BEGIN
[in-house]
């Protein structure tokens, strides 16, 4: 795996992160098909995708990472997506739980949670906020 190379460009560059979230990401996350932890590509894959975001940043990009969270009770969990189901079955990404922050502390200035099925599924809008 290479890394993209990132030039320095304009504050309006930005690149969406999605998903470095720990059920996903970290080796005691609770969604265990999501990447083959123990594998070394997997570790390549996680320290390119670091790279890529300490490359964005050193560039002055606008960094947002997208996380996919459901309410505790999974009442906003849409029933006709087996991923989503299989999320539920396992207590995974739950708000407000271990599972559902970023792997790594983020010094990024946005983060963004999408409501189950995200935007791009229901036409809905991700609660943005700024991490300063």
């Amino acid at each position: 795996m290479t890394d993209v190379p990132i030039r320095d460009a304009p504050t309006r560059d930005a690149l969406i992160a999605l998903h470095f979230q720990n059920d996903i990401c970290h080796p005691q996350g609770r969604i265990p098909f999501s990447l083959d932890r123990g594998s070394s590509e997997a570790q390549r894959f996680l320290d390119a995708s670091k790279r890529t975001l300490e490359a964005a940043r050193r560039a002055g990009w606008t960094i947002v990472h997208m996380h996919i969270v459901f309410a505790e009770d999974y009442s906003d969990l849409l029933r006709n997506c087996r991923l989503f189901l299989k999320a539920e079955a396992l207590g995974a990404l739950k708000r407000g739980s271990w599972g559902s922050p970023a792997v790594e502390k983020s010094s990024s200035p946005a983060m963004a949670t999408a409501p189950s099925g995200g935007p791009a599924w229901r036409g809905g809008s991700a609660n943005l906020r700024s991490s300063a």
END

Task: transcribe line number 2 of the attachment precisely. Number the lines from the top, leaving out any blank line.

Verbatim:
């Protein structure tokens, strides 16, 4: 795996992160098909995708990472997506739980949670906020 190379460009560059979230990401996350932890590509894959975001940043990009969270009770969990189901079955990404922050502390200035099925599924809008 290479890394993209990132030039320095304009504050309006930005690149969406999605998903470095720990059920996903970290080796005691609770969604265990999501990447083959123990594998070394997997570790390549996680320290390119670091790279890529300490490359964005050193560039002055606008960094947002997208996380996919459901309410505790999974009442906003849409029933006709087996991923989503299989999320539920396992207590995974739950708000407000271990599972559902970023792997790594983020010094990024946005983060963004999408409501189950995200935007791009229901036409809905991700609660943005700024991490300063």